BEIRUT: The destruction of a holy Shiite shrine near Damascus and exhumation of the body within, allegedly at the hands of Sunni rebels, was met with fury and condemnation by Shiite leaders across the region Friday.
News of the desecration of the shrine and removal of the body of Hujr bin Uday al-Kindi – one of the Prophet Mohammad’s companions – emerged late Thursday. It further raises the specter of regional sectarian strife as the fighting in Syria increasingly pits Sunni rebels against Alawites, Shiites and other minority loyalist forces.
Hujr bin Uday al-Kindi was a companion of the Prophet Mohammad and is widely revered by Muslims, particularly Shiites.
Hezbollah condemned the act in a statement, questioning the sincerity of promises by the Syrian opposition to protect religious shrines.
“This crime poses the big question: Where is the Syrian opposition that claims it wants to protect shrines and religious centers?” a statement said.
“Hezbollah is extremely worried about constant violations of shrines, and calls on every responsible person to assume his responsibility in this regard in order not to be an accomplice to these crimes, and to prevent these things [from happening] … because it foretells a large conflict and gloomy evil.
“Hezbollah expresses its great pain for the news … Desecrating holy sites – which we were afraid of, and which Hezbollah Secretary-General Sayyed Hasan Nasrallah warned of two days ago – has actually happened.”
In a speech Tuesday, Nasrallah publicly warned Syria’s Sunni fighters against such actions, warning of “serious repercussions” if rebels attacked or damaged the revered Shiite shrine of Sayida Zeinab, outside Damascus.
Unconfirmed reports say the shrine and other sites in Syria revered by Shiites are now being guarded by members of President Bashar Assad’s Popular Committees, mostly sectarian-based civilian militia.
In Raqqa, in the central north of the country which was overrun by mainly Islamist rebels in March, local leaders say tribal councils have tried unsuccessfully to prevent attacks on the Ammar Ibn Yasir Shiite shrine.
The Amal Movement said the desecration of Hujr bin Uday al-Kindi’s shrine, in the Adra region of Damascus governorate, amounted “to an aggression against the feelings and symbols of all Muslims,” and served only Israel.
“It is one episode of the great conspiracy hatched by the enemies of this nation to spark sectarian strife that is carried out by takfiri groups,” Amal said in a statement.
The act was also condemned by Sheikh Abdel-Amir Qabalan, the deputy head of Lebanon’s Higher Shiite Council, and Iraq’s Shiite Prime Minister Nouri al-Maliki.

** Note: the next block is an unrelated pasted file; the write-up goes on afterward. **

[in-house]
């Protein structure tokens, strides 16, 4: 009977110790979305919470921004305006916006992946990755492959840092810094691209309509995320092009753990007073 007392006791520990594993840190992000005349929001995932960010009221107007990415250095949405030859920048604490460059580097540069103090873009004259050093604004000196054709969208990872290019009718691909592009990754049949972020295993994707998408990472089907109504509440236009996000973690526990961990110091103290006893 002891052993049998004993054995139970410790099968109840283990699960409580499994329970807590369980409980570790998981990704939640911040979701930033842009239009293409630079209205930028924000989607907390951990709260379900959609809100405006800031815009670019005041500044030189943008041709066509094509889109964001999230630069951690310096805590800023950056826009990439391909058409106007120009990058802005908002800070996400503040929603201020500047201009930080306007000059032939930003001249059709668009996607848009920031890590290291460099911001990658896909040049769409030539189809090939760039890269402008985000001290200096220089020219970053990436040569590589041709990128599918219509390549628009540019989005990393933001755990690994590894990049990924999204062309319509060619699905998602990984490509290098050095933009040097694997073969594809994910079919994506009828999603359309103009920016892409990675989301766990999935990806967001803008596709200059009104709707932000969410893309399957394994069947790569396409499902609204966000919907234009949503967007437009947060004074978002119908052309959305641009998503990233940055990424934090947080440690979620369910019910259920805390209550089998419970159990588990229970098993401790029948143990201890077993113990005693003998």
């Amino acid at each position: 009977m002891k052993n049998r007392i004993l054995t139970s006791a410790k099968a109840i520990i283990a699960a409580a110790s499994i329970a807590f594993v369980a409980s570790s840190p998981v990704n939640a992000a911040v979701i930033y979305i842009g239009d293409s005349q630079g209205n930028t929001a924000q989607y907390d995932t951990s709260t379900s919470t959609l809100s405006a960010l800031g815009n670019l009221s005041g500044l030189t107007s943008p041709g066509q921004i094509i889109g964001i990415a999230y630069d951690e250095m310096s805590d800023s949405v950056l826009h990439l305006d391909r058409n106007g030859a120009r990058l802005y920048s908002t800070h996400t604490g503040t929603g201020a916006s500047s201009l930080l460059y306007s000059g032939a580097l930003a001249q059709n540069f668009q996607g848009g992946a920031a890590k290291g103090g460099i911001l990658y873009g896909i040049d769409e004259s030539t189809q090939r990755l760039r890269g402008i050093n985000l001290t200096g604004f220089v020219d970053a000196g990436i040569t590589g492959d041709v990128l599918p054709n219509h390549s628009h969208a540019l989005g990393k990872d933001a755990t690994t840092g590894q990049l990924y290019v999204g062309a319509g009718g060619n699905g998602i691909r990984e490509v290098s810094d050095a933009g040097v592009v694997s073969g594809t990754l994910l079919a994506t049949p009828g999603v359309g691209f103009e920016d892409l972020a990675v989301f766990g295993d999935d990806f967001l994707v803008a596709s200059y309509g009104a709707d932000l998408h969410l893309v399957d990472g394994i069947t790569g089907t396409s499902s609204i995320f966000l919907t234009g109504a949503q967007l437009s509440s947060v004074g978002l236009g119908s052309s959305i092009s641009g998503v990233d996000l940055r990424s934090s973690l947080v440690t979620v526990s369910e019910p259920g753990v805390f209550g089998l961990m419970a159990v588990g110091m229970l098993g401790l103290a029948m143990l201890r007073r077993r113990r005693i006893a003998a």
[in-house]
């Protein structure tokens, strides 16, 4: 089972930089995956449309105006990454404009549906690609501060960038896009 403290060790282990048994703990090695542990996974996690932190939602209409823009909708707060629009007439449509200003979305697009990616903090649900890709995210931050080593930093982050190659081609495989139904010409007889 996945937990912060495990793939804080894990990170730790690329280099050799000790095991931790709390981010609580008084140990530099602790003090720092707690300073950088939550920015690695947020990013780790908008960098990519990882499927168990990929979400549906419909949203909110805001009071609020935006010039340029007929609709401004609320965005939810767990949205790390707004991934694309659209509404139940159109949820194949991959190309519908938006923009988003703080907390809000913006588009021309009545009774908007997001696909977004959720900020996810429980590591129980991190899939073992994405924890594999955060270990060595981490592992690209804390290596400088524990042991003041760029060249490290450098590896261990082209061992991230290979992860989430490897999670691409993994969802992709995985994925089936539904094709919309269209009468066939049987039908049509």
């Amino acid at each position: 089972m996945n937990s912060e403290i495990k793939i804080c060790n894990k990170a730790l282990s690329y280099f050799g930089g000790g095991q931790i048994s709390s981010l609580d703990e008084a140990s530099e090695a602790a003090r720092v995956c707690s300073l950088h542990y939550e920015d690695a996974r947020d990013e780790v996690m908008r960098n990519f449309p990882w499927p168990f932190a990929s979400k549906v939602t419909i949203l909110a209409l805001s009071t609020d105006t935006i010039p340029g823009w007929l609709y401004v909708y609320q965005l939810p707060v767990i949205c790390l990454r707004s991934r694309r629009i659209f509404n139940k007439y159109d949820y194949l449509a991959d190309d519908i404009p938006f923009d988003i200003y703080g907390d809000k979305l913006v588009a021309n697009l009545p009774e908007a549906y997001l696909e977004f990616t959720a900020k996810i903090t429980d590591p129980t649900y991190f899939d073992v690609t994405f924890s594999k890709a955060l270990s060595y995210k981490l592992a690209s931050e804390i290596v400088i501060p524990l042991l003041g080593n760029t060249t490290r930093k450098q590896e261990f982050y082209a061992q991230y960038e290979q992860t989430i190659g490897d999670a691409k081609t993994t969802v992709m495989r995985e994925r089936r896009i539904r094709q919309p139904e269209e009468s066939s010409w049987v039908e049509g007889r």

“The targeting of the great companion’s shrine stands for targeting the Muslims’ cohesion,” a statement from Maliki’s office said, according to AIN news agency.
Reports carried by Syria’s state news agency SANA said the Endowments Ministry condemned the destruction as the work of “takfiri terrorist groups” and “a flagrant attack on all Muslims’ sanctity.”
There was no immediate response from the opposition Syrian National Coalition Friday, and members did not reply to requests for comment.
Details about how or when the shrine was destroyed were scarce. Nor was it clear where the body had been taken.
Photos posted on SANA and social media websites showed the shrine before and after it was destroyed, with the tomb walls collapsed and broken and a deep hole in the ground where the body was purportedly removed.
A post on the opposition Adra Revolutionary Committee’s Facebook page tacitly acknowledged the desecration had taken place, but blamed the Syrian regime, which it said was trying to foment sectarian divisions.
“We have received many messages regarding the exalted companion Hujr bin Uday al-Kindi,” the group’s moderator said in a message.
One person asked the group to explain to Shiites who assaulted the grave and why, “because they do not believe it is the regime that did this in order to turn it into a sectarian war between Sunnis and Shiites.”
The moderator pointed to what was described as a “massacre” against rebels by regime forces a day earlier in northern Banias, saying: “[We are not] people who think the grave, even though it was the companion’s grave, is more important than a human being.
“As the Prophet, Peace Be Upon Him, said: ‘It is easier for Allah to destroy Al-Kaaba than spill a Muslim’s blood …Why are you then spilling Muslims’ blood?’